Speech Therapy

Learning a Precious Skill

For many different reasons, many people have difficulty with the physical elements of speech. Speech therapists are trained to help overcome problems rooted in a range of causes, including various degrees of deafness, neurological difficulty, brain injury, or developmental delays. Using methods to help patients understand the act of creating sound, and using sound to form words, speech therapists provide vital help for those with remediable forms of speech impairment.

Information About Speech Therapy

  • Speech therapy, a long-standing therapeutic profession.
  • Who uses speech therapy?

A Long History

Speech is one of the most vital communications skills, thus to suffer a speech impairment can place individuals at a great disadvantage. Various forms of speech therapy and speech correction date back centuries. Speech therapy studies first became recognized and respected during the late 19th and early 20th centuries, when a wide selection of influences came together to promote the disciplined study and support of speech. Methods of scientific observation, interest in treatment for the deaf, concern with the social integration of immigrants and their children, concern with public education – all combined to support the development of a profession aimed at helping people speak well, in spite of various challenges.

Speech therapy combines diagnostic skills and teaching skills. A speech therapist has been trained to recognize the many causes of speech impediment, including physical, developmental, neurological, and social. They are also trained to determine the most productive methods of treatment. These can range from work with technological visualizing tools, allowing the deaf to “see” the sounds they produce and compare them to those of unimpaired speakers, to basic practice techniques used to promote clear speech. The profession is among the most fully developed, deeply integrated, and well regulated of the therapeutic professions. Licensing and certification, connection with schools and medical professionals, and acceptance from the public make speech therapy an admired career.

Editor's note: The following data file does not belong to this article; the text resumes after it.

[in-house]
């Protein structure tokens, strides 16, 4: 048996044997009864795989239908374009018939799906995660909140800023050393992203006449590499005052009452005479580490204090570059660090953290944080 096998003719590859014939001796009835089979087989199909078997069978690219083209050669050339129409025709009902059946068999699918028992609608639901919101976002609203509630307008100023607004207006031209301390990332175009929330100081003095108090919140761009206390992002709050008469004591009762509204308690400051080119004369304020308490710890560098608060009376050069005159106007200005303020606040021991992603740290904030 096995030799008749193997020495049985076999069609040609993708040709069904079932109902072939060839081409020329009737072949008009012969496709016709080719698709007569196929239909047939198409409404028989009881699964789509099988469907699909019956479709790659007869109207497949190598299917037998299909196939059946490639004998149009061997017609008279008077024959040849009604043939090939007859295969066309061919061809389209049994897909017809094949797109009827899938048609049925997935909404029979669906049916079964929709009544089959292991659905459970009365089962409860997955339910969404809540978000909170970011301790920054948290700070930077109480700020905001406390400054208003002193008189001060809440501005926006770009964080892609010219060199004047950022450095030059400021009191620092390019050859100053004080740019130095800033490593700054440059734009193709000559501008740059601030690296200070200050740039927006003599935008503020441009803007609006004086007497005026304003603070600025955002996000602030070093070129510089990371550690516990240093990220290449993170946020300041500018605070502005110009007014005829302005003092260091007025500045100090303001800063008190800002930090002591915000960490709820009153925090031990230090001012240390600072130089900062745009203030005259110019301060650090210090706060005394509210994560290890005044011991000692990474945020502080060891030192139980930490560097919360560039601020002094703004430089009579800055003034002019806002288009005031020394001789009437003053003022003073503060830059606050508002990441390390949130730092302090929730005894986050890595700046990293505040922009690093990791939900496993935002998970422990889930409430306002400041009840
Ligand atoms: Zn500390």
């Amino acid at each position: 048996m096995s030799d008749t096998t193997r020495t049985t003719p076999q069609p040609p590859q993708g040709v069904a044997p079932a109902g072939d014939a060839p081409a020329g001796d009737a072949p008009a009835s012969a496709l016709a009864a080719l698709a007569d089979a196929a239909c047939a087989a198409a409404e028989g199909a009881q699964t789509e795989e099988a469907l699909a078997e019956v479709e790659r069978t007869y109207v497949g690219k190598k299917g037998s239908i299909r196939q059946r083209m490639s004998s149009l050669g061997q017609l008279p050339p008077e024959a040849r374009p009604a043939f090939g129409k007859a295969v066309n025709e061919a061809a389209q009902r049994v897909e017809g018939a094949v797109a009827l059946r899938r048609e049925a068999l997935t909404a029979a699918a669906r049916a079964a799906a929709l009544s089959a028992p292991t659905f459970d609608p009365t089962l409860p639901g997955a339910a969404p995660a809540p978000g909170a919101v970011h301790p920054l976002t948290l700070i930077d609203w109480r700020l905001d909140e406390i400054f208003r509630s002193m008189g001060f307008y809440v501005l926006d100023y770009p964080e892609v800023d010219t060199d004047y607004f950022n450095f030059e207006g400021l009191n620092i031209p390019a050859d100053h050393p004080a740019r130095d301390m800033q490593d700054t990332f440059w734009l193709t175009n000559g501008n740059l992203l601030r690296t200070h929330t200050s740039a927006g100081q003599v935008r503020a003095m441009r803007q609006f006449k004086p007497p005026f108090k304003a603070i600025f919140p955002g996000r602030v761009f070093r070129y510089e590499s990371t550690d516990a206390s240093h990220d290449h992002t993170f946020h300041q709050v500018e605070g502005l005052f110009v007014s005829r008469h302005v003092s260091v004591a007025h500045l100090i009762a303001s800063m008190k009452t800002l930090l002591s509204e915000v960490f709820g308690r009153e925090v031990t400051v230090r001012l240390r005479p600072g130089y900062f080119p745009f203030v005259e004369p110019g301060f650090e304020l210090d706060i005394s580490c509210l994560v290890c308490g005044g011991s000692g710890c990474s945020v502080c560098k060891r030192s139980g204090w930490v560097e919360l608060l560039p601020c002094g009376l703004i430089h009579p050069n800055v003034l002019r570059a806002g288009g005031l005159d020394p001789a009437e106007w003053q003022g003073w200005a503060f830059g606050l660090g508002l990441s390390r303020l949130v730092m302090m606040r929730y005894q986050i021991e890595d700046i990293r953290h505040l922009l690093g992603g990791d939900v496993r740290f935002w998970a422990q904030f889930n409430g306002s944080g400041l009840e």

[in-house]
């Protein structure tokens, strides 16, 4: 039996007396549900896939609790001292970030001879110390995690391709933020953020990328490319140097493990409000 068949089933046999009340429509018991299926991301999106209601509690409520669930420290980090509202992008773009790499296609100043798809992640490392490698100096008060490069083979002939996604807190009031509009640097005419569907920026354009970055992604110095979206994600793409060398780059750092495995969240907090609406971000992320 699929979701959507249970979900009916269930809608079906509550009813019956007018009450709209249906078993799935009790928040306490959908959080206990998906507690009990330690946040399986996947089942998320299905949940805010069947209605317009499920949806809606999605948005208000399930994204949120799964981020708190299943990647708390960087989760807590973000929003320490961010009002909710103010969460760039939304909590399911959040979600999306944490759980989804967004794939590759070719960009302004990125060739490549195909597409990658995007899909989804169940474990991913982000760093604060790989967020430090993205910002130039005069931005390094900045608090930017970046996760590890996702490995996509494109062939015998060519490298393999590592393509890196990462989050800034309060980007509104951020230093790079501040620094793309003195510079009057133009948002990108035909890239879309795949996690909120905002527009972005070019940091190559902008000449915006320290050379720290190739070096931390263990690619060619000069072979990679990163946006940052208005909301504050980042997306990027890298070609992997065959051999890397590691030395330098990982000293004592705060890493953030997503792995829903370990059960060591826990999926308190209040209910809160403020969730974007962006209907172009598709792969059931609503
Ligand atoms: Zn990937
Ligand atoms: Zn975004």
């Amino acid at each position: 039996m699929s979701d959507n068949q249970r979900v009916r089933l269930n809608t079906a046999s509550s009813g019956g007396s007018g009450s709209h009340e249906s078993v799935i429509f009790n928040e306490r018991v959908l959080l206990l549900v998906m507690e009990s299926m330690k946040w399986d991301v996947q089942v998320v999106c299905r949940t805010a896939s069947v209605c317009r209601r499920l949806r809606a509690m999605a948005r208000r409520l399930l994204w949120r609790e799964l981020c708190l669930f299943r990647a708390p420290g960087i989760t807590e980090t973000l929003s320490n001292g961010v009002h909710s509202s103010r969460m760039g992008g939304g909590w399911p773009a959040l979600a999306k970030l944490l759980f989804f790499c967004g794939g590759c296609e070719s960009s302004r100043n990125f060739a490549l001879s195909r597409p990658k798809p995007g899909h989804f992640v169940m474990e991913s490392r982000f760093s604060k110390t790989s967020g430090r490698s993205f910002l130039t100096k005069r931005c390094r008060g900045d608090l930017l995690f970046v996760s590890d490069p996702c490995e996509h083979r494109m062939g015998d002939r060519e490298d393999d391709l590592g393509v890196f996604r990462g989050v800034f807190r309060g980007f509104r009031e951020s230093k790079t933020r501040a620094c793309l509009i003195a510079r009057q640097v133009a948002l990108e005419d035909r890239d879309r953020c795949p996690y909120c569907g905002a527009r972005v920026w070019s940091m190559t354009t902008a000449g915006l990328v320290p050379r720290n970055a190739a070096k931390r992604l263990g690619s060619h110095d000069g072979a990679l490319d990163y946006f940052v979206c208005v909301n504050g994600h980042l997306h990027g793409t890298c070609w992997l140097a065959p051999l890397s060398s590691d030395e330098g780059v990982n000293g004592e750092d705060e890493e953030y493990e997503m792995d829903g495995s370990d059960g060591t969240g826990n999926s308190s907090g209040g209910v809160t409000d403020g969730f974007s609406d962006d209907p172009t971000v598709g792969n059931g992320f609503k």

Who Can Benefit from Speech Therapy?

Almost anyone could benefit; however those most likely to be referred to a speech therapist are those suffering from a speech impairment. Children with lisps and stutters, or non-standard vocal expressions are commonly referred through schools. Many deaf and hearing-impaired individuals are exposed to speech therapy at some time during their development. Adults who experience difficulty speaking clearly and exactly may make use of a speech therapist for diagnostic help, and for treatment later if both they and the therapist consider the difficulty one that can be addressed with therapeutic training and technique.

Speech therapy and vocal training, or speech training, aren’t the same, though a speech therapist may deal in all of the above, or a patient may pursue all. Speech therapy addresses specific speech impediments: problems in speaking that interfere with the capacity to speak properly. Vocal training deals with the production of sound from the lungs and diaphragm up through the vocal chords and into the headspace: it’s in many ways a study of human acoustics. Speech training, used by many people with highly public careers, from politicians to actors, from teachers to ministers, is focused on how the voice and capability of speech are channeled, through words, projection, diction, and dialect.

Finding a Speech Therapist

In many instances, if you or someone you know is in need of a speech therapist, the fastest way to start finding referrals is through the school system, through local services for the deaf, and through pediatric offices. While other sources may provide information, these three referring sources deal regularly with speech therapists for many different people and problems.

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